After years of planning, New Mexico State University has begun construction of the Aggie Power project, a solar facility that will power one-third of the Las Cruces campus.
The facility is being created in partnership with El Paso Electric, and will include a three-megawatt generating solar array and two single-megawatt Tesla batteries. The batteries will be used to store and provide power for the campus when the sun is not shinning or when the plant is not fully operational.
Located on the southeast corner of campus near NMSU’s Arrowhead Park, the project will be constructed by Affordable Solar, a company out of Albuquerque that offers solar installation services. Currently, the perimeter fence and groundwork are being completed. Much of the buildout should be finished by the summer.
Wayne Savage, executive director of Arrowhead Research Park, explained that delivery of a key piece of electrical switchgear has been delayed, pushing the expected project completion date back to fall 2021. Even with the delay, Savage indicated he is optimistic about the new facility.
“It was agreed that both NMSU and El Paso Electric could benefit from a partnership in not only renewable energy, but also in research efforts focused on what the electric grid and the future needs to look like,” Savage said.
“With our own turbine and this solar plant, we will be able to meet most of the needs of our campus, and it is another good step toward our zero-carbon footprint.”
Upon completion, the project will be utilized to conduct research toward introducing renewable energy on a larger scale, according to Savage. Unlike non-renewable sources, solar panels can’t generate power at night, making their implementation into the power grid challenging.
“Coal and gas-powered generators produce continuous power day and night, and these renewable intermittent sources do not,” Savage said. “The challenge has been how do we balance these other power generating systems with the intermittent renewable ones.”
NMSU already has a history of moving toward more environmentally friendly and efficient ways of generating power. The campus has its own power-generating wind turbine and thermal storage facility that creates ice at night and provides cooling for the campus during the day. Savage explained that creating ice at night is much less expensive.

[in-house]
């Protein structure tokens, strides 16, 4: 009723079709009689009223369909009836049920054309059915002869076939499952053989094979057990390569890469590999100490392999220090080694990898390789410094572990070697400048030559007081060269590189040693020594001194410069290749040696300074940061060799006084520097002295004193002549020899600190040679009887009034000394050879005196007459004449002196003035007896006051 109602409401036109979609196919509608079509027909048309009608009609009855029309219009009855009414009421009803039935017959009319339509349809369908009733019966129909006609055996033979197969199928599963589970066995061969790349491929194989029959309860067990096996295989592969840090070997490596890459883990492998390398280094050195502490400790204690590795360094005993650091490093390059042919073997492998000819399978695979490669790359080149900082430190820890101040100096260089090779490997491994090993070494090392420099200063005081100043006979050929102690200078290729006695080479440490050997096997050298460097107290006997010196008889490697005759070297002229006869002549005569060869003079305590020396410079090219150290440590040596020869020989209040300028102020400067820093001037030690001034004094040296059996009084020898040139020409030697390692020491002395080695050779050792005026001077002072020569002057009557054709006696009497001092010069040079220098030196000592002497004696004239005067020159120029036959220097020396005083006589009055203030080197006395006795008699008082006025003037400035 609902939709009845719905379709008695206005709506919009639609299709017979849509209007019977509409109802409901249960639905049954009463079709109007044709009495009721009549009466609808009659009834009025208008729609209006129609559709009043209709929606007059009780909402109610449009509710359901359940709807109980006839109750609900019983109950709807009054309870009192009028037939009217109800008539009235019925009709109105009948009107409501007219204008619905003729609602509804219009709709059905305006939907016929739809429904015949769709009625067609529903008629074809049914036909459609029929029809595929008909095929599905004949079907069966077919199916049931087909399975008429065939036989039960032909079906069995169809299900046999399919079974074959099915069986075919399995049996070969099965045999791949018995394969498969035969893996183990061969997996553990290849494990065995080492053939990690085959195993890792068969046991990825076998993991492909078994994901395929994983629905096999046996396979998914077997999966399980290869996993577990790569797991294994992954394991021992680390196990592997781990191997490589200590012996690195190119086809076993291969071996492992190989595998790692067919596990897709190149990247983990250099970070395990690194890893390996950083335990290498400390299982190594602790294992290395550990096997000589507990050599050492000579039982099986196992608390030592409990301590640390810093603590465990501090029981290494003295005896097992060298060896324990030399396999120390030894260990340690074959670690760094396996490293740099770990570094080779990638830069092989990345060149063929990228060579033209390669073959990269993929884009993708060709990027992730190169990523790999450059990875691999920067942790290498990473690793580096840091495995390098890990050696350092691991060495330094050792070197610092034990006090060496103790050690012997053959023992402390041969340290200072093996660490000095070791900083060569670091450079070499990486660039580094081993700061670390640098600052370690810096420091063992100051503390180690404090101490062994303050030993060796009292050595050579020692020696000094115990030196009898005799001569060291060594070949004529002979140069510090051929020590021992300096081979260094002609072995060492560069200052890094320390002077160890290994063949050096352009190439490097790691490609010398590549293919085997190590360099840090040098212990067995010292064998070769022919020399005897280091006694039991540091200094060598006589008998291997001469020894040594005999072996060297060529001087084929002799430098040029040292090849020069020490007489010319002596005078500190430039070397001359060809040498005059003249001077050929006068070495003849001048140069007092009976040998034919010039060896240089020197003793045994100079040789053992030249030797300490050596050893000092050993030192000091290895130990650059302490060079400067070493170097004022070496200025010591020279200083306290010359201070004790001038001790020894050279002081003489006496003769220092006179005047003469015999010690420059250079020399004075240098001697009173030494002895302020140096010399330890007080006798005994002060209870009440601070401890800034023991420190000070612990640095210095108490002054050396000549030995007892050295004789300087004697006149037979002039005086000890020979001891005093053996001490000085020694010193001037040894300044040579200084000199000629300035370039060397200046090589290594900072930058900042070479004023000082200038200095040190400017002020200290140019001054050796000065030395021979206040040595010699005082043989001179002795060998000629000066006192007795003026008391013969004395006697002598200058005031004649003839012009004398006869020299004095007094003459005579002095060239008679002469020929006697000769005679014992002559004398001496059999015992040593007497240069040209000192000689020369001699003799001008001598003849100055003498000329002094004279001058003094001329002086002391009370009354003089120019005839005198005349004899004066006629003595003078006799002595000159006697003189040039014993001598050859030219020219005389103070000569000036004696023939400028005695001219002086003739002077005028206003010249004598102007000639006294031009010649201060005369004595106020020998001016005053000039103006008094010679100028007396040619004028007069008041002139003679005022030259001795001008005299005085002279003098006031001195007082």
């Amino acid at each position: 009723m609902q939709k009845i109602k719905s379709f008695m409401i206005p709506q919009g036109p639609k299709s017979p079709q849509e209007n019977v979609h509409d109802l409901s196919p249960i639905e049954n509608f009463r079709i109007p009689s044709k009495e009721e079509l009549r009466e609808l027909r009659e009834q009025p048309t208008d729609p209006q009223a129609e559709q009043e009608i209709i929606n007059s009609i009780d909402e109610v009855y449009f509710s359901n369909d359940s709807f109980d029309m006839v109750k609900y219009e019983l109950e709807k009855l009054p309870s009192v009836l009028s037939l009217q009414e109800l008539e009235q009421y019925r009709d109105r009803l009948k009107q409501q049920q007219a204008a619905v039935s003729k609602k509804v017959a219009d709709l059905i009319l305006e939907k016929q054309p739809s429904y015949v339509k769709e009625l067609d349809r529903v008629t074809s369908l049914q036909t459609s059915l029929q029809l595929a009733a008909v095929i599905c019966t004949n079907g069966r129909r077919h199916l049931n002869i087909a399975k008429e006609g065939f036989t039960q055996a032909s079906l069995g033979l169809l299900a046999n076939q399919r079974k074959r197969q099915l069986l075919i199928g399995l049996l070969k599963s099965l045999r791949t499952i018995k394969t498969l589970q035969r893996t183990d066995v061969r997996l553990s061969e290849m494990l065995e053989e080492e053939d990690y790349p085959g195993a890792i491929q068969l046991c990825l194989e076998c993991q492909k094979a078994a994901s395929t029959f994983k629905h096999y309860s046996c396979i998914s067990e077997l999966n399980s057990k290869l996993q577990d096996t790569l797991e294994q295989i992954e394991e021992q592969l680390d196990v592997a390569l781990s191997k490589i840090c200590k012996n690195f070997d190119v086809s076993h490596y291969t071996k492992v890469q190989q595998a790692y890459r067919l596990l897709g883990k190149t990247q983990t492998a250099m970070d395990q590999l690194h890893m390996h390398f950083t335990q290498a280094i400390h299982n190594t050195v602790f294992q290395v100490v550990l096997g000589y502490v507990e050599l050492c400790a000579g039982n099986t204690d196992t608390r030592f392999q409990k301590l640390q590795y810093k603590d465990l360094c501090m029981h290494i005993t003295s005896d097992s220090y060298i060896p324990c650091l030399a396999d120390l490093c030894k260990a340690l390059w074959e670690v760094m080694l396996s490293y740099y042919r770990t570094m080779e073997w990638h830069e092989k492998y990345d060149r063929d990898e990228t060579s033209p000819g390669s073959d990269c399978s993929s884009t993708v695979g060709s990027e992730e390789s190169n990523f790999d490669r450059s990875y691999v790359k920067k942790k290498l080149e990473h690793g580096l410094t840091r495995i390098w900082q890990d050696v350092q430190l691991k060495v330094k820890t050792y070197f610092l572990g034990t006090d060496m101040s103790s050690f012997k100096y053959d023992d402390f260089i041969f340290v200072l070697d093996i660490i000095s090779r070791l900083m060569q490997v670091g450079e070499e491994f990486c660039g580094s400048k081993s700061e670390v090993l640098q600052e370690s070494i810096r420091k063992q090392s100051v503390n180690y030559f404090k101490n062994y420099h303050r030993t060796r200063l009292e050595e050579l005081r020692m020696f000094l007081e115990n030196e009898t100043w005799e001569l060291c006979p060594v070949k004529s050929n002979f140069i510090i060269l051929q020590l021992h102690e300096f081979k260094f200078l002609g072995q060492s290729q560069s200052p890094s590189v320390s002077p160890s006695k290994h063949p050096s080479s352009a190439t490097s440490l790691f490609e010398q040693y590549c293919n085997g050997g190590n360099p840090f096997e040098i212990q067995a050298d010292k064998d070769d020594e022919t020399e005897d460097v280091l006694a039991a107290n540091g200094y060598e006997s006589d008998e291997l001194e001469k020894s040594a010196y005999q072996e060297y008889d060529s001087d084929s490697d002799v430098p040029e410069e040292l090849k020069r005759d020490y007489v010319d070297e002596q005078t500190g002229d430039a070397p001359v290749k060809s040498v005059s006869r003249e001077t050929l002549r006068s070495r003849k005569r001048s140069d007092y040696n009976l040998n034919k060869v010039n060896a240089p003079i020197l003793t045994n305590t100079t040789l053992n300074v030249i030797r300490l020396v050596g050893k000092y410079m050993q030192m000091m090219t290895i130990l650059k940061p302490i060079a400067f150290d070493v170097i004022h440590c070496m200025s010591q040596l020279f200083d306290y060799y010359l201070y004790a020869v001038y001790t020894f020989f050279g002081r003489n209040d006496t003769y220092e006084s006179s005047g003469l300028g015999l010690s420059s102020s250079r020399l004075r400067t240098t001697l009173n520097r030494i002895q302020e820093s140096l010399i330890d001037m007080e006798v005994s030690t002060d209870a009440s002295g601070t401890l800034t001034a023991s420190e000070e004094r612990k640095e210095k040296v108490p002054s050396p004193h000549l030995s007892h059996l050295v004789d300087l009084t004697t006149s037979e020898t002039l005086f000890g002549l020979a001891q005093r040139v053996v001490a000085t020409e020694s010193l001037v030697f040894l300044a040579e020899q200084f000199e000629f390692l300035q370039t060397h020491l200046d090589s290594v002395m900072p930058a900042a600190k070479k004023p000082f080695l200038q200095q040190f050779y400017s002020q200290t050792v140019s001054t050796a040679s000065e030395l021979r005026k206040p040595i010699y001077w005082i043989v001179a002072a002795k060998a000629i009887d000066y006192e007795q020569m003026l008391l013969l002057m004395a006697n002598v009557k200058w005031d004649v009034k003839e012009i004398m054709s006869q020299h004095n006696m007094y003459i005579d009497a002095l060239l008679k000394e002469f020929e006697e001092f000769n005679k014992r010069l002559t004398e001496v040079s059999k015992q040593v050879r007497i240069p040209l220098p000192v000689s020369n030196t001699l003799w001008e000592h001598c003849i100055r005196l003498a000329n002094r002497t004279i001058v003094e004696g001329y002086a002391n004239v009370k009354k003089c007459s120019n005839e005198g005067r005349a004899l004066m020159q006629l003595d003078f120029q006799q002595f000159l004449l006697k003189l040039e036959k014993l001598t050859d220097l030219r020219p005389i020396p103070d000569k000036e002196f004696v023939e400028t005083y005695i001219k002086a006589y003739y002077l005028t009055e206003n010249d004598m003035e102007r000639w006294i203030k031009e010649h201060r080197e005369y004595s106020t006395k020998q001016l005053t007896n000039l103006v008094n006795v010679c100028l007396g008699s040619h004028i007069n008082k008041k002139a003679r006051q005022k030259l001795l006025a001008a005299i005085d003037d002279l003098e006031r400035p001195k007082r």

“With our own turbine and this solar plant, we will be able to meet most of the needs of our campus, and it is another good step toward our zero-carbon footprint,” Savage said. “I think there’s enough belief and enough momentum in the country right now to keep us moving toward reducing our carbon footprint.”
Aggie Power, along with the new EPE partnership, can also help reduce strain on the power grid by redirecting energy during the summer months when students are on vacation. This agreement allows NMSU to provide power for its surrounding community while generating revenue for the school. Systems like this allow Las Cruces’ and El Paso’s shared power grid to withstand harsh temperatures, like the winter freeze that left millions of Texans without power in February 2021.
“The key to [success] is being a leader in renewable energy and energy efficiency, so these types of efforts are critical to our future,” Savage said. “In theory, if we do it right, no one will notice.”
NMSU students have also expressed optimism about the project. Alfonso Pesqueira, an engineering student, was glad to hear that the project is underway.
“I think it’s a really good thing that the university is moving more toward renewable energy,” Pesqueira said. “It seems like a good cost-effective move and it will help the school stand out more.”
Another NMSU student, Jaime Martinez, is also glad to hear about the project.
“I think it’s a great idea that NMSU decided to move on to solar energy because at some point in the future everyone will be moving to solar energy,” Martinez said. “They should work on getting solar to the entire campus.”
Both hope that the majority of students on campus share their views after renewable energy was wrongly blamed for the power crisis in Texas.
“I think this will help raise awareness to what renewable energy is capable of,” Martinez said.
Correction: A previous version of this story incorrectly indicated in the photo caption that a switchgear delay is the reason construction equipment “sits idle.” In fact, construction is currently on hold because crews are awaiting permits from the New Mexico Department of Transportation.